It was a neat collection of comic books, along with superhero posters on the wall. She smiled when she saw Sparrow Man’s shiny sticker on the wall adjacent to her bed. They sure did love comics.

The children were anxious to go to the bookstore, not only because they wanted more comics to read, but also to converse with Mr. Ruthven, now they had familiarized themselves with him. The children usually visited the bookstore on the first of every month, and Mr. Ruthven was almost usually there as well. Maybe it was also his routine to visit at the beginning of the month.

And they were not disappointed. There he was, waving at them.

Helene ran to him.

She saw that he had the next part of ‘Wonders of the World’ in his hands, this time named ‘The Stars of Serbia’.

She asked him politely, “Mr. Ruthven, did you read ‘The Knights of Kyiv’ and ‘The Heroes of Hawaii’, as we suggested you to.”

The old man smiled again.

“I don’t read them, young lady. I buy them for my grandson, Richie.”

That made complete sense to Helene. The children were satisfied.

“Why don’t you bring Richie at the store? He’ll surely want to choose his own favorite comics,” Toby suggested.

“That isn’t such a great idea as it seems” The old man just frowned.

Ever since the children heard about the old man’s grandson, they wanted to meet him. They thought that it would be fun to meet someone as enthusiastic about comics as them.

On their next monthly trip to the bookstore, Mr. Ruthven was there again.

“Does Richie live far away?” Helene asked innocently.

“Yes, very far away,” There was a sad expression in the old man’s face.

“But can’t he come to see you? Not even once a year?” Toby inquired.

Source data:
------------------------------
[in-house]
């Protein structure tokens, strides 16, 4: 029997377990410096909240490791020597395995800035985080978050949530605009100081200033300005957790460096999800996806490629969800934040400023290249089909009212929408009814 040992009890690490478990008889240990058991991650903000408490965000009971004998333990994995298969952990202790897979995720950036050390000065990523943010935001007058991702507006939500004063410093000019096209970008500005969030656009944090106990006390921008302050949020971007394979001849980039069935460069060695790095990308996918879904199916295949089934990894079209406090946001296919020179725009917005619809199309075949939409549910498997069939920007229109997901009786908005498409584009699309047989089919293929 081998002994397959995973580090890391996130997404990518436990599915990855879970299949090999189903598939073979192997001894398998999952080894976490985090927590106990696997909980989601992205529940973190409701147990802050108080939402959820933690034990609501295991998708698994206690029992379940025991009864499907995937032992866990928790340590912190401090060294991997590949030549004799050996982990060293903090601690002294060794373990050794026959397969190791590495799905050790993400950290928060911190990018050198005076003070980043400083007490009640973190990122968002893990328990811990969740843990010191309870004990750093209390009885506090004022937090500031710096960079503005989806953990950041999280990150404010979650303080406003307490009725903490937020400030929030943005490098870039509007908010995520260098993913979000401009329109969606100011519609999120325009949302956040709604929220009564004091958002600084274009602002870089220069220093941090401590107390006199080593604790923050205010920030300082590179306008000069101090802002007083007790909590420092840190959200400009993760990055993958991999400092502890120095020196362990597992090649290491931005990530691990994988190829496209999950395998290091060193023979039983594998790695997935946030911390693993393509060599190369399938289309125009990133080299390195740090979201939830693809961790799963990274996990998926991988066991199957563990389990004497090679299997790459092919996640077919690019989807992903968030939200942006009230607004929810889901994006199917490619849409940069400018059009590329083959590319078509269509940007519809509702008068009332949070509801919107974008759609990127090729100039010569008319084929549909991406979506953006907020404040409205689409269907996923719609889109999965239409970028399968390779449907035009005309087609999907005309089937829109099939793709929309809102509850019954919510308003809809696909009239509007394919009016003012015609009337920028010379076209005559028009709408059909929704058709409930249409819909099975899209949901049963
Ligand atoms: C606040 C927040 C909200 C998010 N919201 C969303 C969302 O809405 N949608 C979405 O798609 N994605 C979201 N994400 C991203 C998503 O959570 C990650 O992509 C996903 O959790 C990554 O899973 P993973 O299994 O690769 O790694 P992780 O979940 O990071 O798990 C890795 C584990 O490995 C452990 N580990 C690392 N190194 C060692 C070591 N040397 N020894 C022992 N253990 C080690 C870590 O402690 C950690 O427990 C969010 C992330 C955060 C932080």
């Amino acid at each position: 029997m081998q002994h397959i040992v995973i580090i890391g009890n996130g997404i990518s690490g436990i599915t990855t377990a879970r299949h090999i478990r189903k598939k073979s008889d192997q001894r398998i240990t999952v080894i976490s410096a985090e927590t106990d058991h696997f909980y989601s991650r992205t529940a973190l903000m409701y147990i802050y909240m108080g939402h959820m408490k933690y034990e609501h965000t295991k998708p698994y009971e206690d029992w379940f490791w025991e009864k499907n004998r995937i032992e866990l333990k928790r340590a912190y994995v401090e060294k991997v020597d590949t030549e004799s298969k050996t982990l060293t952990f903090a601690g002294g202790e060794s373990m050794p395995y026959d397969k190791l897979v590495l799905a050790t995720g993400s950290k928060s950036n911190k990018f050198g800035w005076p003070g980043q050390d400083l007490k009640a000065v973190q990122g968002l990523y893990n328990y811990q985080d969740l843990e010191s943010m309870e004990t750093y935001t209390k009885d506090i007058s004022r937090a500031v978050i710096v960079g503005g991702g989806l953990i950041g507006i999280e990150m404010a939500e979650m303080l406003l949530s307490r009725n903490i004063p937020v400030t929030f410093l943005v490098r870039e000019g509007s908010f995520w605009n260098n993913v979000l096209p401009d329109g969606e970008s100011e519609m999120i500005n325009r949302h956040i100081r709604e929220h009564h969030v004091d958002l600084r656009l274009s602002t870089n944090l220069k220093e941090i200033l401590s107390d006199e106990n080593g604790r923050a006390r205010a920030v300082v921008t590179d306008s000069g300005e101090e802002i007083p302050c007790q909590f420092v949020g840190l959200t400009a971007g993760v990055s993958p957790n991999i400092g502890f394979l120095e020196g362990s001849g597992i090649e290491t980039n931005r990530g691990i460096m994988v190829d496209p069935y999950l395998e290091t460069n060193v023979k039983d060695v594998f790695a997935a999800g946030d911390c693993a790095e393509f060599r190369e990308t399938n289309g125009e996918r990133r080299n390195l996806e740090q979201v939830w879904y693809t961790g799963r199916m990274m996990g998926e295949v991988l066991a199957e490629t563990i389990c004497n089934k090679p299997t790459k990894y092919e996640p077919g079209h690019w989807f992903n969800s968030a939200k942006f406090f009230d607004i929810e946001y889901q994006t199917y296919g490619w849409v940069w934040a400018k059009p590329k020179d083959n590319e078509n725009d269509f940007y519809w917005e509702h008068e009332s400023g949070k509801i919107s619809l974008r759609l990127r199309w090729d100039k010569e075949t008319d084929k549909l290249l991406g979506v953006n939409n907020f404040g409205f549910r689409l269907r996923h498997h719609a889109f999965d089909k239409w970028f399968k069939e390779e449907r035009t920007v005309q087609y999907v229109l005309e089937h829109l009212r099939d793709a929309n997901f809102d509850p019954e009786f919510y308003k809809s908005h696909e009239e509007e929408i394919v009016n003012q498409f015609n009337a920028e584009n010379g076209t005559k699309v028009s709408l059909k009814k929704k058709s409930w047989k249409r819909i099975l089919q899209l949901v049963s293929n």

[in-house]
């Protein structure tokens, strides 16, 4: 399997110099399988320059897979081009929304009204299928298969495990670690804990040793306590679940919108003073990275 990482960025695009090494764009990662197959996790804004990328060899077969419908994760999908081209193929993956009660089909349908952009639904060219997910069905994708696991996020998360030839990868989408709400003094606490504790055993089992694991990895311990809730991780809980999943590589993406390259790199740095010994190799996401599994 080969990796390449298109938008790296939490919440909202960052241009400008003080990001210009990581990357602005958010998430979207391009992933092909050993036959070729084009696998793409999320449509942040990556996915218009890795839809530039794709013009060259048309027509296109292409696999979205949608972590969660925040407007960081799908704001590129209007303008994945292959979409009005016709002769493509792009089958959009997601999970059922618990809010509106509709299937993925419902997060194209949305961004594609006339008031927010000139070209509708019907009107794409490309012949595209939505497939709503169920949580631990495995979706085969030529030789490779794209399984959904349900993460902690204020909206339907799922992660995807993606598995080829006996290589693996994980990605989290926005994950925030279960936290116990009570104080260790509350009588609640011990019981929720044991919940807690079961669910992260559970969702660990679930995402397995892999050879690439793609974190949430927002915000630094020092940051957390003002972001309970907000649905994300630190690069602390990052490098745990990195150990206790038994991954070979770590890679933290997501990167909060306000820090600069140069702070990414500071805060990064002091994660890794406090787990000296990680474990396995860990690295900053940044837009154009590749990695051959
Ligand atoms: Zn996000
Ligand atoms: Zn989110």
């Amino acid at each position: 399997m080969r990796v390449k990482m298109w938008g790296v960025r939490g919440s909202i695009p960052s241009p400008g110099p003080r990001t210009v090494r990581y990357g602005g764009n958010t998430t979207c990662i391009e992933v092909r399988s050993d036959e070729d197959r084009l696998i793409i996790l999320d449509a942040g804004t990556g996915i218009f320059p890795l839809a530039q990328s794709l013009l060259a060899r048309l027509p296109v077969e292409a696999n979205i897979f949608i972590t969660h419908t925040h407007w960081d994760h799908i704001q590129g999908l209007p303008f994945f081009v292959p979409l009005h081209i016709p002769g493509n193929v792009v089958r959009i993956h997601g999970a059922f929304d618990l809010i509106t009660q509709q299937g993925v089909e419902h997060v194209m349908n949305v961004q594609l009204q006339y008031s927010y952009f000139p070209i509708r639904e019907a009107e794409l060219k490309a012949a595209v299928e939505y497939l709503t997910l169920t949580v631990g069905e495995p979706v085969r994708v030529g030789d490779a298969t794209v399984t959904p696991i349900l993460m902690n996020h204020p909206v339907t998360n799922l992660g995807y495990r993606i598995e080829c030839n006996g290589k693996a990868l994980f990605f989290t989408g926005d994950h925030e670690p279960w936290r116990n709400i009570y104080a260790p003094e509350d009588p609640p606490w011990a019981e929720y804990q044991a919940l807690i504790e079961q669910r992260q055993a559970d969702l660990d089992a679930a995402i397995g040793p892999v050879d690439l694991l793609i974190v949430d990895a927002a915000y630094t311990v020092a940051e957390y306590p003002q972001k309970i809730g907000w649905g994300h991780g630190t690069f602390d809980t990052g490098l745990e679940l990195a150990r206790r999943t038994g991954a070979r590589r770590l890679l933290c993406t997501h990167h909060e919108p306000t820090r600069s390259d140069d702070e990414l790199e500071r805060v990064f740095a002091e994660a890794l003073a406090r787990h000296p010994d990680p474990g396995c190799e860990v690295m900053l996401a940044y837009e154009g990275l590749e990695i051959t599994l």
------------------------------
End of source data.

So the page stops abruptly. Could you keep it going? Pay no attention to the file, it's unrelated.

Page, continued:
“Oh! He’ll come to see me after four months, I hope. If he’s allowed, that is.”

“But why won’t he be allowed? You’re his grandfather after all.” Toby wondered.

“There are some things you don’t understand, young ones.”

“But if he does come, can we meet him? Please. We want to discuss all his favorite comics. Comics are the things that bind us together.”

“We shall see, lads. We shall see.”

Mr. Ruthven wasn’t at the bookstore at the beginning of April. The children were disappointed.

The month after, in May, the children were anxious to go to the bookstore.

The old man was there.

“Mr. Ruthven! Is your son allowed to come?”

“Yes, yes he is.” The old man looked so happy that the children were glad for his happiness.

Two months couldn’t pass slower.

At the end of July, the kids were desperate to go to the bookstore.

When they went to the bookstore, they found the old man with a young one. The person was sure young, but he was way older than the kids.

“Where is your son, sir?’

The young man laughed, his features resembling Mr. Ruthven’s.

“Which son?”


“I am Richie.”

The children were confused.

They could see the young man’s uniform. It reminded them of the formal people.

“I think the children don’t understand, Richie.” The old man looked delighted.

“I’ll explain it to them.”

Richie and the kids went outside.

“I was raised by my grandfather, as my parents were the business type and never had time for me. He was born at the time when the first comic books started coming and have been fascinated with them ever since. So, going to buy comics and reading them together was our favorite part of my childhood.”